From Thomé, Prof. Dr. Otto Wilhelm, Flora von Deutschland Österreich und der Schweiz, 1885

The flowering period is long, and varies by location. The flowers are pollinated by bees, but can self-pollinate.

The photographs below are from a visit to Ephesus, Turkey in the summer of 1986. I never came across C. tomentosa myself.


Monday, September 21, 2015


“Every honey bee fills with jealousy
When they see you out with me
I don't blame them
Goodness knows
Honeysuckle rose…..”

Honeysuckle Rose composed by Fats Waller in 1929, lyrics by Andy Razaf for the show Load of Coal.

Honeysuckle is a flower that is featured in song, poetry and film. There are girls (Honeysuckle Weeks, British film star) and streets named after the honeysuckle.

                                                      Honeysuckle flowers are sweet smelling especially during the night.

“Many of the species have sweetly-scented tubular, two-lipped flowers that are creamy white or yellowish. They produce a sweet, edible nectar and most flowers are borne in clusters. There are shrubby and vining sorts of honeysuckle.” (

A flowering plant in the family Caprifoliaceae, the species Lonicera periclymenum is native to much of Europe. The name Lonicera comes from Adam Lonicer, a Renaissance botanist. “Growing to 7 m or more in height, it is a vigorous evergreen twining climber. It is found as far north as southern Norway and Sweden. It is often found in woodland or in hedgerows or scrubland. The plant is usually pollinated by moths or long-tongued bees.” (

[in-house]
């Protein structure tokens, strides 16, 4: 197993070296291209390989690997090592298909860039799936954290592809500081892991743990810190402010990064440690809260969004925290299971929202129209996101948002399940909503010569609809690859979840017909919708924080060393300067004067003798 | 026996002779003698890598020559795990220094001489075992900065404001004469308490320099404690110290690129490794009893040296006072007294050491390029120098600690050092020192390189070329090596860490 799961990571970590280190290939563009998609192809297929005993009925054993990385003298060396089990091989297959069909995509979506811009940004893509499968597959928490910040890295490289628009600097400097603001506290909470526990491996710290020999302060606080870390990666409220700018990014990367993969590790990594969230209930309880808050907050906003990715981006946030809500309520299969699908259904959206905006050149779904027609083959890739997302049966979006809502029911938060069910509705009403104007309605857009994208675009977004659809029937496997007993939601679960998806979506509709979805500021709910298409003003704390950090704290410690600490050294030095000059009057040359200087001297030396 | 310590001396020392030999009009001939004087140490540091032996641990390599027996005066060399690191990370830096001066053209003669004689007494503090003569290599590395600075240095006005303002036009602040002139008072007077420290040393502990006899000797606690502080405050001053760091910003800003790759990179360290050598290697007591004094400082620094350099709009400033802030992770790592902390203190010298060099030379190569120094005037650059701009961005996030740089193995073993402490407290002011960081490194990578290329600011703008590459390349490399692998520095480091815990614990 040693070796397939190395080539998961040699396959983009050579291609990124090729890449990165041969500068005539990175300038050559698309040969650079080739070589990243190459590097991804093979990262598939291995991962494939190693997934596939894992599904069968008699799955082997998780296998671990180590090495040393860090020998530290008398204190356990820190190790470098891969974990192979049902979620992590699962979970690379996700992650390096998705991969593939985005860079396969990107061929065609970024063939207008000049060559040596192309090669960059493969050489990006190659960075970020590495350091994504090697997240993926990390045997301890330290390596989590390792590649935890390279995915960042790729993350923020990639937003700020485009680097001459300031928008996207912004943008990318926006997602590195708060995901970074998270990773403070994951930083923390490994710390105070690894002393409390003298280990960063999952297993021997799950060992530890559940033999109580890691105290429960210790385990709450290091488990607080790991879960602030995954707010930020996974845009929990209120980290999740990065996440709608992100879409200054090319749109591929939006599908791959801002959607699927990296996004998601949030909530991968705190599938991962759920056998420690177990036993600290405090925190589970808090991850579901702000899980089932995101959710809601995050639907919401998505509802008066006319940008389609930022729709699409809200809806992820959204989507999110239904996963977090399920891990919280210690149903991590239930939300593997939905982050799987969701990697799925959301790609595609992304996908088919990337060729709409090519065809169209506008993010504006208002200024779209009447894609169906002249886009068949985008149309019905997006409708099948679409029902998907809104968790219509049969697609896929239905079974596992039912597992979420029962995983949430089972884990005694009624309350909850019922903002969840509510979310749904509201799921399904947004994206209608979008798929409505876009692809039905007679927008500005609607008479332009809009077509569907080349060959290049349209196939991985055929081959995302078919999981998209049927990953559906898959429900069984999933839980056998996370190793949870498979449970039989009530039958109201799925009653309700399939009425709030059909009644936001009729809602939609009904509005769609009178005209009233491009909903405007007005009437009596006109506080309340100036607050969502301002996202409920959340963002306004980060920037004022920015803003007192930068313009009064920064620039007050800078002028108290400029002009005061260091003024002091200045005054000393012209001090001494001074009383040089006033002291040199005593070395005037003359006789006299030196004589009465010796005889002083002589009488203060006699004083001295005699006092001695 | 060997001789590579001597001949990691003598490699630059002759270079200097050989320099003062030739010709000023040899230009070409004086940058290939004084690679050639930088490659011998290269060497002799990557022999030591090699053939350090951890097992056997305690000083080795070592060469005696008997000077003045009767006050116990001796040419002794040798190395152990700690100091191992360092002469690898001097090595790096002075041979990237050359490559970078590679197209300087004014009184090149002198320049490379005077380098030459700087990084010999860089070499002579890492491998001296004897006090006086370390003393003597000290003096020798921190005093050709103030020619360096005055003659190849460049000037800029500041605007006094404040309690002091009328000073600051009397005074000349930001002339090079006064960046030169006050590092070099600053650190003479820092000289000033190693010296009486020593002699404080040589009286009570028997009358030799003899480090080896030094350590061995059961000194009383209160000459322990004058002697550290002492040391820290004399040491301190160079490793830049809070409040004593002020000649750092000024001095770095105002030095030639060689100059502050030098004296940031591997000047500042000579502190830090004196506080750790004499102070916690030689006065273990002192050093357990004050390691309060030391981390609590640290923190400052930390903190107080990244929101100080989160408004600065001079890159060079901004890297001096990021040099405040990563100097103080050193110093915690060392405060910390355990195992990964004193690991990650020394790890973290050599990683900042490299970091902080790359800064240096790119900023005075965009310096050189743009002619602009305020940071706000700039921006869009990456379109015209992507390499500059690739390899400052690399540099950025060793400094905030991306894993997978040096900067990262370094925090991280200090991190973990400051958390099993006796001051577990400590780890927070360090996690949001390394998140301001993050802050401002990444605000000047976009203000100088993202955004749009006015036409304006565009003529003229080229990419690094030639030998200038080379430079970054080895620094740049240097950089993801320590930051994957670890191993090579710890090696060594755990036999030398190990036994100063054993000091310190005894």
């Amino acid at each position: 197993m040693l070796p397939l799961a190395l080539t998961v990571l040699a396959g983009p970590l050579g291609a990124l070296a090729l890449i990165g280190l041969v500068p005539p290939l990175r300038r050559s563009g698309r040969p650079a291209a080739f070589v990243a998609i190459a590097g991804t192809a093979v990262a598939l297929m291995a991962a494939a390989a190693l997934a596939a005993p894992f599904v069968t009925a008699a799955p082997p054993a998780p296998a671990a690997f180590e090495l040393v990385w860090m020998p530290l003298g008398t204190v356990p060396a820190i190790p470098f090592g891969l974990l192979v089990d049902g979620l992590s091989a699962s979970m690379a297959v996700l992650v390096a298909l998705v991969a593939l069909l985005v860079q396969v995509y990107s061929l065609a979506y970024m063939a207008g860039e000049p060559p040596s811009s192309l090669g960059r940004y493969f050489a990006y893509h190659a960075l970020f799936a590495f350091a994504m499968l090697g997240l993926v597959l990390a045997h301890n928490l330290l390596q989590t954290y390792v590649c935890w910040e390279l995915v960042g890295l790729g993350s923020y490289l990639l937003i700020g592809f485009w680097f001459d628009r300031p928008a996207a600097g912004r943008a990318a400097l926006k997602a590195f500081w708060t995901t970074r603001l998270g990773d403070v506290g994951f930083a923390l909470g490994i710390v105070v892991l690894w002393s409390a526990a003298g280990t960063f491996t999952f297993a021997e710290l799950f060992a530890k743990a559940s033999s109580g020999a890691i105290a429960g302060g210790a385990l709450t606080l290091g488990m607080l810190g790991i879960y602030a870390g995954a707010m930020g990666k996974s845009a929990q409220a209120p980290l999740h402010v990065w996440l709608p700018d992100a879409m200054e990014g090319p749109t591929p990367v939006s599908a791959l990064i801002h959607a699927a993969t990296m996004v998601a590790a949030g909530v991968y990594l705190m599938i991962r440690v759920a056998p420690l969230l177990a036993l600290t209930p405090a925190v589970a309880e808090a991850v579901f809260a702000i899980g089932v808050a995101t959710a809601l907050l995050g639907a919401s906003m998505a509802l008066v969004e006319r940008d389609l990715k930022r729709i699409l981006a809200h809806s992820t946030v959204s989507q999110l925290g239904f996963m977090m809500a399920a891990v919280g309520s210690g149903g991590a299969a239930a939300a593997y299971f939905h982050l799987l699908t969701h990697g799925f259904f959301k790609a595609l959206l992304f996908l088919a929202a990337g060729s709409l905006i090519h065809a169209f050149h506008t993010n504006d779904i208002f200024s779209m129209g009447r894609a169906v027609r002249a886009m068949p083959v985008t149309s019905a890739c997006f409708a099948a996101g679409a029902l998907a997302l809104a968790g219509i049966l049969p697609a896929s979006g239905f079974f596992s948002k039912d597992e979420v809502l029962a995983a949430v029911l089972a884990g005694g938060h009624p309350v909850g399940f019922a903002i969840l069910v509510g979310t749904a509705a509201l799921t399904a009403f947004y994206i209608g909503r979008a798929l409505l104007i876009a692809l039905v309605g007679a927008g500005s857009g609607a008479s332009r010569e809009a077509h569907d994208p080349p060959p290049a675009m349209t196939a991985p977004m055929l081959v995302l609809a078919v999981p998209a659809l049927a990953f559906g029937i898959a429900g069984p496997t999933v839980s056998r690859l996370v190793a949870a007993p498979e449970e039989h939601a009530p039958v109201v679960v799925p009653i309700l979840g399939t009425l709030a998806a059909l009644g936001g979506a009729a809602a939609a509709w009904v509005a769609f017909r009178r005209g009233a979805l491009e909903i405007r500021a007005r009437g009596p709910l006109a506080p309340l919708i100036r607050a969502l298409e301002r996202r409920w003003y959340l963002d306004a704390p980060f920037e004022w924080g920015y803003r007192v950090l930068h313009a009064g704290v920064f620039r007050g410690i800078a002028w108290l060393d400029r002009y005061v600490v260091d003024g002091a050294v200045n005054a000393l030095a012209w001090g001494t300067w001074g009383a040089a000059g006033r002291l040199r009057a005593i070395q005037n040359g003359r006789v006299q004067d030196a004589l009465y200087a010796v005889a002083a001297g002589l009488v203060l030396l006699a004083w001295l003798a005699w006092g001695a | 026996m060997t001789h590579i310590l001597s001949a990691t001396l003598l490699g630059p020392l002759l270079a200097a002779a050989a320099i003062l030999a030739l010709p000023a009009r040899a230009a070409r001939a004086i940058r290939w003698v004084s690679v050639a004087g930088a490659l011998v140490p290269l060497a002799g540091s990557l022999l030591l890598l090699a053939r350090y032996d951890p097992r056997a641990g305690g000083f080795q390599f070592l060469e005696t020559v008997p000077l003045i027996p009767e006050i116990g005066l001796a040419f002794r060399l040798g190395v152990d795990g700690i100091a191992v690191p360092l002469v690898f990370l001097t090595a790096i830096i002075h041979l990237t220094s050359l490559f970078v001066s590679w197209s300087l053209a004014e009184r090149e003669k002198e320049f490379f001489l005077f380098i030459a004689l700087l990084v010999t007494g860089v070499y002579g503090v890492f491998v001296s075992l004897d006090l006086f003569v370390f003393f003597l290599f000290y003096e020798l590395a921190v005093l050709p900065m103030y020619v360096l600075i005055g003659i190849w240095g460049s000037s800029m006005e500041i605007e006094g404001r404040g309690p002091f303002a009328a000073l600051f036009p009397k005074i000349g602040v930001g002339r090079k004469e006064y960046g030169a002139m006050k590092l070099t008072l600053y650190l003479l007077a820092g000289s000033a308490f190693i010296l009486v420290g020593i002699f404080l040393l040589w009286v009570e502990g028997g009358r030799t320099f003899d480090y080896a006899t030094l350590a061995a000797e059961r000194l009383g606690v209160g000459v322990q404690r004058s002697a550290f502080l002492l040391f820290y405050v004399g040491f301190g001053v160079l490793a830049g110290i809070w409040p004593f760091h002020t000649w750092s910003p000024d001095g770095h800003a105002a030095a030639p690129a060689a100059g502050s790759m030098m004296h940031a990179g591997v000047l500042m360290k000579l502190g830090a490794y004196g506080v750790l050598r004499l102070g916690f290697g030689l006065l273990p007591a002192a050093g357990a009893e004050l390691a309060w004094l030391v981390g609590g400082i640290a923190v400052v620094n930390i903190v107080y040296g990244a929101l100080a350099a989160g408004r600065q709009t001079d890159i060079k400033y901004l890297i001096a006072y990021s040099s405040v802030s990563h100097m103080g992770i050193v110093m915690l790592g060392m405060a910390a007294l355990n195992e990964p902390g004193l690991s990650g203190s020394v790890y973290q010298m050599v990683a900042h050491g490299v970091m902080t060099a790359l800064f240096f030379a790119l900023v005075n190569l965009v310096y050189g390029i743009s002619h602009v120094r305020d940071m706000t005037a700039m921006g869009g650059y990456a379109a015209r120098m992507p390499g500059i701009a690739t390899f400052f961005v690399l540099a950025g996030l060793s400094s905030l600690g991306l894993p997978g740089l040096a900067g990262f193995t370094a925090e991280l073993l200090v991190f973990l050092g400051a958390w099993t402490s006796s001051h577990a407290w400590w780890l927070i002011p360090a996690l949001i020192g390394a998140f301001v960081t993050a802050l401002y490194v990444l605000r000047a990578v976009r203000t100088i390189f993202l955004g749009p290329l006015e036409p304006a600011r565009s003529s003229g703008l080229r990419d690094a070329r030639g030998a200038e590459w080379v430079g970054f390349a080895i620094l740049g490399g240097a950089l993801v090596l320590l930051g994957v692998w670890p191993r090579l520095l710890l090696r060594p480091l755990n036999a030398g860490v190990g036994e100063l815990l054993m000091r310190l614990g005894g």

“I know a bank where the wild thyme blows
Where oxlips and the nodding violet grows
Quite over-canopied with luscious woodbine
With sweet musk-roses and with eglantine’’

William Shakespeare, A Midsummer Night's Dream (woodbine is another common name for the plant)

The fruit is usually a red, blue or black spherical berry containing several seeds; in most species the berries are mildly poisonous. Most honeysuckle berries attract wildlife which leads to invasive spreading outside of their home ranges. The leaves are opposite, simple oval, 1–10 cm long.

My own name is not a flowery name but a musical one. Beste means the melody as opposed to the lyrics of a piece of musical work.  I may have been the first Beste in Turkey. I have not heard of anyone else named Beste in my generation, whereas there are many Bestes now all younger than me. My father came up with the name after reading the poem Ses (sound, voice in Turkish) by Yahya Kemal Beyatlı (1884-1958). In a part of the poem, the poet describes hearing a ‘beste’ rising from the Bosphorus in Istanbul.